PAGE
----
MLB: Pittsburgh Pirates at Chicago Cubs

Seven Surprises from the 2015 Cubs Season

The Cubs have already surprised a lot of knowledgeable people by winning 97 games and making the playoffs this year. How did they do it? A lot of it was pretty predictable: Anthony Rizzo and Kris Bryant led the offense, while Jon Lester put together a very good season after a rocky start. But a lot of things happened that nobody saw coming, so let’s take a look at the biggest surprises of the Cubs 2015 season.

Cy Young Jake Arrieta Dominated

After Arrieta had a breakthrough 2014, many Cub fans felt that they’d found their ace starter for years to come. But in the back of everyone’s mind was always a little voice worrying that he hadn’t performed at that level for a full season before (he started “only” 25 games last year) and besides—it just seemed too good to be true, right? I mean, trading a mid-level starter for an 8th-inning stopper and top-of-the line ace under control through 2018? That’s storybook.

When Jon Lester was signed it put this conversation on the back burner—Lester was the unquestioned ace of the staff. But Arrieta’s historic 2015 season shocked the baseball world outside of Chicago, which hadn’t paid close attention to his performance in 2014. When he starts the Wild Card game on Wednesday against the Pirates, it’ll complete the biggest surprise of the Cubs season by far.

Kyle Schwarber is Here

The Cubs carried three catchers for a while there, until they finally found a taker for Welington Castillo in the Seattle Mariners. So while Schwarber continued posting video game numbers in the minors, everyone figured he’d just work on his catching while the bat continued to punish minor-league pitchers.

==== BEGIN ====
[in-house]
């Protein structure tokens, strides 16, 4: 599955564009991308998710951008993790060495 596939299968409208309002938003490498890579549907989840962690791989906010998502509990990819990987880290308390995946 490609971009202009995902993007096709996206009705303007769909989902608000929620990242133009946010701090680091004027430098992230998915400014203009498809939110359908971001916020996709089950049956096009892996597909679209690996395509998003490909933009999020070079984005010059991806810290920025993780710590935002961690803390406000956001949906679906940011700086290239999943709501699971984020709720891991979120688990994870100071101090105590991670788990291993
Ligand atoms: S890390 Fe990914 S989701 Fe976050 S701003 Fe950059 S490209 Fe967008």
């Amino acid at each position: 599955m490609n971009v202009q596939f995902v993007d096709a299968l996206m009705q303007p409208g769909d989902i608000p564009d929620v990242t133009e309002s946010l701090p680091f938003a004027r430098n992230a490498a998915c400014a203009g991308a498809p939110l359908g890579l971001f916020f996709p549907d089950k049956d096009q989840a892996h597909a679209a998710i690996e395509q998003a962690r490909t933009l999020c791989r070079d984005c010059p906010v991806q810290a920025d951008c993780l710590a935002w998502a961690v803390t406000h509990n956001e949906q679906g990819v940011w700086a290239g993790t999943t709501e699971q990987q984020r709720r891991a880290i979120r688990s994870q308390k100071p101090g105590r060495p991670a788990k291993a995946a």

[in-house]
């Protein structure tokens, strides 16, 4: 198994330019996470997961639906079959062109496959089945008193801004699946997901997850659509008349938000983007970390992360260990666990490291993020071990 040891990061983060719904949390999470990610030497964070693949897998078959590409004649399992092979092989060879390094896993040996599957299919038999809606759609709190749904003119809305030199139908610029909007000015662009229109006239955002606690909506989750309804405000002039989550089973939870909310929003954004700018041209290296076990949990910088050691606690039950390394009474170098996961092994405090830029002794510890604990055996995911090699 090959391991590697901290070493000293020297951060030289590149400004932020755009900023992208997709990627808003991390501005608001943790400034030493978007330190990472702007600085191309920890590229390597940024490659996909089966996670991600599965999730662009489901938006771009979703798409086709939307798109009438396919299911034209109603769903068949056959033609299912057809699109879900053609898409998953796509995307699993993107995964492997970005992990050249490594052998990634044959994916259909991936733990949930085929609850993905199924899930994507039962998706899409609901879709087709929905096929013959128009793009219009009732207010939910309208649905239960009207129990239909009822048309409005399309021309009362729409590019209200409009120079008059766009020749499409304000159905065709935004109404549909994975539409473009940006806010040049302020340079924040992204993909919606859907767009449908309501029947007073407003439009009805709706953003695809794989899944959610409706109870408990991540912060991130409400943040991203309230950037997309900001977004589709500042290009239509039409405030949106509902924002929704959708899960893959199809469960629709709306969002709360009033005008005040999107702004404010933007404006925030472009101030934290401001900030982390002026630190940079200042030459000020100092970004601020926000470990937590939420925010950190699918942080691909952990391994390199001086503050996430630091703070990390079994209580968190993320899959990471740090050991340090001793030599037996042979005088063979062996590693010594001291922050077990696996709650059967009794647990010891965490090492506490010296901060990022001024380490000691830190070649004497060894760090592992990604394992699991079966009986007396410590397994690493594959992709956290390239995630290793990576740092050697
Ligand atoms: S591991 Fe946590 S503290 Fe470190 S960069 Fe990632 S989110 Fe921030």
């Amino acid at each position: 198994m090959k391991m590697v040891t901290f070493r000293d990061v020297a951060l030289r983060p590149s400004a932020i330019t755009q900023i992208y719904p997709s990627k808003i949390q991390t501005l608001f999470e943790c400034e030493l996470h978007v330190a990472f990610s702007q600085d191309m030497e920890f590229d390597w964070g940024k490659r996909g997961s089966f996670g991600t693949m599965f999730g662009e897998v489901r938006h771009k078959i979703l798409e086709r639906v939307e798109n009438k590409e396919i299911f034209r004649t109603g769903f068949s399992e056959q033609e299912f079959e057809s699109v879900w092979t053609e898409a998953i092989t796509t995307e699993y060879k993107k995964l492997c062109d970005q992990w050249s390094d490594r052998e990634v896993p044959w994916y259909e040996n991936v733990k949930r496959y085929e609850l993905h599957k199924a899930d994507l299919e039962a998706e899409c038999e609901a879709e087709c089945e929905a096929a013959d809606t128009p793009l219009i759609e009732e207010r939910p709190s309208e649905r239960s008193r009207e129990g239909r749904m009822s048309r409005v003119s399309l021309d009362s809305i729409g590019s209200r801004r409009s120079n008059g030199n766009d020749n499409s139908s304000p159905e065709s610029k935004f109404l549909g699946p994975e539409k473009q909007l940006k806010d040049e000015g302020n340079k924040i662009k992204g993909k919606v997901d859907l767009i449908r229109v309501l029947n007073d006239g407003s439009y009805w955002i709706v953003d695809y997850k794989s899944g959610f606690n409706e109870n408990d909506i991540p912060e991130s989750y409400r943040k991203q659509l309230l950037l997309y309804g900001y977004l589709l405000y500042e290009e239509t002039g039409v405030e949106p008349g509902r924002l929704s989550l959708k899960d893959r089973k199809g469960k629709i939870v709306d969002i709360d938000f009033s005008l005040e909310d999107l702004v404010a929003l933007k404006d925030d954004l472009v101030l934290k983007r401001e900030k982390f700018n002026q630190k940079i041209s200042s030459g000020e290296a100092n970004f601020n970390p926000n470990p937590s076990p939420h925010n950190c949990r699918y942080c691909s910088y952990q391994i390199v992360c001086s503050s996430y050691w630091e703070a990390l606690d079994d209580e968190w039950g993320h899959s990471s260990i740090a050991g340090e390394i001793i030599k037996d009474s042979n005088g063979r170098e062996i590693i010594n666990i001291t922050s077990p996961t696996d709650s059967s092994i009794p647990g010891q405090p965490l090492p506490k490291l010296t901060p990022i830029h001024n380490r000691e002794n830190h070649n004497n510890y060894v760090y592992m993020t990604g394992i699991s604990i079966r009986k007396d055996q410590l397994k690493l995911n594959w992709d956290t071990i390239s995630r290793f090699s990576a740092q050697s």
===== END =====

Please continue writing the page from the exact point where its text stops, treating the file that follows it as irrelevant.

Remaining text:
But then he got a chance to DH, an injury gave him some more time in the lineup, and the club realized it couldn’t keep such offensive prowess off the field; at that point, they started making room for him anywhere they could. While Schwarber has struggled as of late, he has still posted an impressive .246/.355/.487 slash line (along with 16 home runs) as a rookie—and he was only drafted last year. Where he’ll play moving forward with Montero ensconced behind the plate is anyone’s guess, but Maddon will find a way to use him.

Starlin Castro’s Roller Coaster Season

After hitting .245 in 2013 and striking out 18 percent of the time, I needed to see him rebound nicely in 2014 to fully buy into Castro for the long term. And he did, and I did too. He dealt with the adversity and hit .292 while tying his career mark of 14 home runs. His strikeouts stayed high but he also posted a career-high six percent walk rate. And then 2015 came along, and things got really ugly—so bad that Maddon pulled Castro from the starting lineup and moved Addison Russell to short. That was the first surprise.

With the excessive middle-infield depth on the club, however, I wasn’t too worried. My biggest concern was what the Cubs would get for him on the trade market. Enter the second part of this surprise: Castro didn’t complain after Maddon benched him, showed the baseball world how mature he could be, and rebounded offensively to finish the season hitting .372/.395/.646 with six home runs in his last 36 games, further solidifying the Cubs’ strong middle-infield depth.

Coghlan’s Key Role

While Coghlan’s 2014 may appear to be better than his 2015 season (.283/.352/.452 in 2014 and .250/.341/.443 in 2015), the team relied on him much more this year. Not only has he played more games (148) than ever before in his career, his versatility allowed Maddon to move him around in the outfield and even bring him into the infield here and there to get Schwarber’s bat into the lineup to take advantage of matchups. He’s also embraced a new philosophy when at the plate,  and it’s manifested in a jump in patience and pop with a career-high 11.5 percent walk rate and 16 home runs.